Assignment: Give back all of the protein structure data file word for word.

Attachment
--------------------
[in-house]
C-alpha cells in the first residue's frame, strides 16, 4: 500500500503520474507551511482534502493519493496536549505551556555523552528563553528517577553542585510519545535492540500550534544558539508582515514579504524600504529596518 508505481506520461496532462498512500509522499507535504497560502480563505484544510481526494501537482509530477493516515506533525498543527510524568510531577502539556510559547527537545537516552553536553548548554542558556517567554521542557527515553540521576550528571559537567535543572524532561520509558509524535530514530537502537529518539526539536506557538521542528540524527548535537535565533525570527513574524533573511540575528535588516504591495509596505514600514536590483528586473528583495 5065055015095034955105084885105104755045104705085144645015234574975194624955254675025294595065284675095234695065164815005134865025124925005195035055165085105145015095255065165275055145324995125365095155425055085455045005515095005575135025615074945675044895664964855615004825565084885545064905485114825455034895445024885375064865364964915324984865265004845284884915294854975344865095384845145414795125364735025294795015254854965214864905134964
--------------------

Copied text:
[in-house]
C-alpha cells in the first residue's frame, strides 16, 4: 500500500503520474507551511482534502493519493496536549505551556555523552528563553528517577553542585510519545535492540500550534544558539508582515514579504524600504529596518 508505481506520461496532462498512500509522499507535504497560502480563505484544510481526494501537482509530477493516515506533525498543527510524568510531577502539556510559547527537545537516552553536553548548554542558556517567554521542557527515553540521576550528571559537567535543572524532561520509558509524535530514530537502537529518539526539536506557538521542528540524527548535537535565533525570527513574524533573511540575528535588516504591495509596505514600514536590483528586473528583495 5065055015095034955105084885105104755045104705085144645015234574975194624955254675025294595065284675095234695065164815005134865025124925005195035055165085105145015095255065165275055145324995125365095155425055085455045005515095005575135025615074945675044895664964855615004825565084885545064905485114825455034895445024885375064865364964915324984865265004845284884915294854975344865095384845145414795125364735025294795015254854965214864905134964